On Lars Wirzenius, Martín Ferrari, and Debian
Now that the tsunami that followed my recent blog post has passed, I can read through all the nice comments and blogs of other people. I didn’t expect that just writing up some links to posts on LKML, plus adding my personal opinion on what has happened and about my interpretation concerning Debian could gather so much attention. Anyway, let us look at the blog posts written in the aftermath.
In particular do I want to answer to two blogs: Lars Wirzenius’ blog and Martín Ferrari’s blog, both of which are excellent examples of insults. I also want to mention that although the previous two are bad examples, there are fortunately also those who are able to resist primitive insults, in particular Gunnar Wolf (direct link to the blog does not work), and Miriam Ruiz’ blog, which contradict my blog and propose a different view, without pulling the knife.
Let us start with Lars (ah sorry, I have to call him Wirzenius here, strange custom has suddenly popped up in Debian!):
I think Preining mis-characterises what happens on the Linux kernel mailing list, and in Debian, in free software development in general, and what Sarah Sharp has said and done. … I continue to think he is wrong about everything on this topic.
I am very surprised that Lars^WWirzenius is in possession of a crystal ball that allows him to see and evaluate my attitude towards all these items, considering that I have presented links to posts on the LKML, and yes, my interpretation of the matter. Mind that the whole text amounts to about 130 lines on my screen, while my personal opinion was stated in two paragraphs of total 9 lines plus some interspersed comments. And in these maybe 20 lines I didn’t make general statements about open source, kernel development etc etc.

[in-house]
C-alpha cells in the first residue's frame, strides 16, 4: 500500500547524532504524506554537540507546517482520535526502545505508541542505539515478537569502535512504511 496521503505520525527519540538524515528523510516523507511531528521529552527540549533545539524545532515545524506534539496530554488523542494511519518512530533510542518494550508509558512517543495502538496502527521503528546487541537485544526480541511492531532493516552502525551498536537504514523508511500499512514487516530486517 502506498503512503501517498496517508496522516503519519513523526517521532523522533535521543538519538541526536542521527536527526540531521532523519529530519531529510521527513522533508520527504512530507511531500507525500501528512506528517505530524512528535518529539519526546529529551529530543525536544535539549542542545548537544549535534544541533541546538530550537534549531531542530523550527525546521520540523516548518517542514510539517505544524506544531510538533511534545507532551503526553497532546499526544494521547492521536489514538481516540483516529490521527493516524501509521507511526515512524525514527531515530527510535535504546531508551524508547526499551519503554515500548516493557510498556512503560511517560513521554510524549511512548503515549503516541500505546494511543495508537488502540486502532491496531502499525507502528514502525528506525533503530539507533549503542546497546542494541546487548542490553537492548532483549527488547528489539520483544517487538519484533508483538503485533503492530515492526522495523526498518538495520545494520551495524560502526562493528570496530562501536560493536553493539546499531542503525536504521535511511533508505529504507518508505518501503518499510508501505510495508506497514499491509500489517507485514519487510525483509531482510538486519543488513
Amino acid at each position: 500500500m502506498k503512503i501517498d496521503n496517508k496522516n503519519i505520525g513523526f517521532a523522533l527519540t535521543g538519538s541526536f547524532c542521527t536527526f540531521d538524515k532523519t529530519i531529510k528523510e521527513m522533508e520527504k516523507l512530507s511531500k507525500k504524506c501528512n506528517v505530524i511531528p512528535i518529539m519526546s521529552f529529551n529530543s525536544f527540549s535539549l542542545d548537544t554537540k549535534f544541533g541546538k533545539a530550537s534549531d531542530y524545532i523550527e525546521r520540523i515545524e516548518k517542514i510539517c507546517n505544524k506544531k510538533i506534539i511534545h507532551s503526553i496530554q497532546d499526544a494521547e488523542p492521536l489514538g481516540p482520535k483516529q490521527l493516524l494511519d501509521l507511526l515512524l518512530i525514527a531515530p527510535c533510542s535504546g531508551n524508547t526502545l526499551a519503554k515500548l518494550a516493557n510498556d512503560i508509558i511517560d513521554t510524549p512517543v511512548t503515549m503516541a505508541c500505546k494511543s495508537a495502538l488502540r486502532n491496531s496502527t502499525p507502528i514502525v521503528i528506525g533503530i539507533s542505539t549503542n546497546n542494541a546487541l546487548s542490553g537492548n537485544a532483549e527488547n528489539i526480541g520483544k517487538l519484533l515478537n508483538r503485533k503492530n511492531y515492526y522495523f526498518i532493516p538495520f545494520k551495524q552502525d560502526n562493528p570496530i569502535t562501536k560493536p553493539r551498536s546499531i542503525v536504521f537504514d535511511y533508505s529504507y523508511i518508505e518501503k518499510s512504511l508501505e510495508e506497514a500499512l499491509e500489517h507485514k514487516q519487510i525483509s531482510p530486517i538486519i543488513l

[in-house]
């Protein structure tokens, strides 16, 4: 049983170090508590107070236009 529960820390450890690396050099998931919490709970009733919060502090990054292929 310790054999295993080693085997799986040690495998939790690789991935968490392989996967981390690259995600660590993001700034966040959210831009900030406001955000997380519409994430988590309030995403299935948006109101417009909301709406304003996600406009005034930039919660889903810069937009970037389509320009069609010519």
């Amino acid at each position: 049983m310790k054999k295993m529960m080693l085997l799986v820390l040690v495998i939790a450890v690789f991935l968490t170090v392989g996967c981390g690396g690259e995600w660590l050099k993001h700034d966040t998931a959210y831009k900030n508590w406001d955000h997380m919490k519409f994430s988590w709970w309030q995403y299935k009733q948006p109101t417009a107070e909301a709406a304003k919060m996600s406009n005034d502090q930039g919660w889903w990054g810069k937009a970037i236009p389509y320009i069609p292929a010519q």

Lars, I know you have closed your blog for comments so I couldn’t ask you – but please, can you send me one of your crystal balls if you have more of them?
At least he has managed to keep a bit of proper writing and disagreed with my statement on Debian (whether there is fun or not in Debian). He is of course free to do that, but please, don’t rob me the right to state that I think Debian has changed.
All this dispute centers around people not being capable to distinguish two things: One, being against the Code of Conduct due to the inclusion of administrative actions without clear definitions, and Two, being pro offensive behavior and and insults. Now, dear Lars^WWirzenius, please listen: I never advocated abusive behavior or insults, nor do I defend it. (Did you hear that!) I simply opposed the Code of Conduct as ruling instrument. And what kind of emails I got due to my opposition was far outside the Code of Conduct you are so strongly defending.
So please, stay at the facts, and stop insulting me. Thanks.
Concerning Martín I don’t have much to say but please, stop spreading lies. You stated:
Once again, he’s complaining about how the fun from Debian has been lost because making sexist jokes, or treating other people like shit is not allowed any more.
Could you please come up with a reference to this? Or are you just interpreting?
I am very disappointed about this level of discussion between Debian Developers. You not even cared to answer my comment on your blog. Should I say something clear here – you should be happy that this has not been written on a Debian mailing list, otherwise I hope the Code of Conduct hammer would hit you.
So yes, it seems that at least these two blogs underline exactly what my opinion is: Communication culture in Debian has changed to be more company-like. Probably due to the ever increasing amount of developers that are paid for their work on Debian (Ubuntu), the pressure to follow US company codes has taken a firm grip, so firm that even stating my diverging opinion is already enough to get branded. Good Future!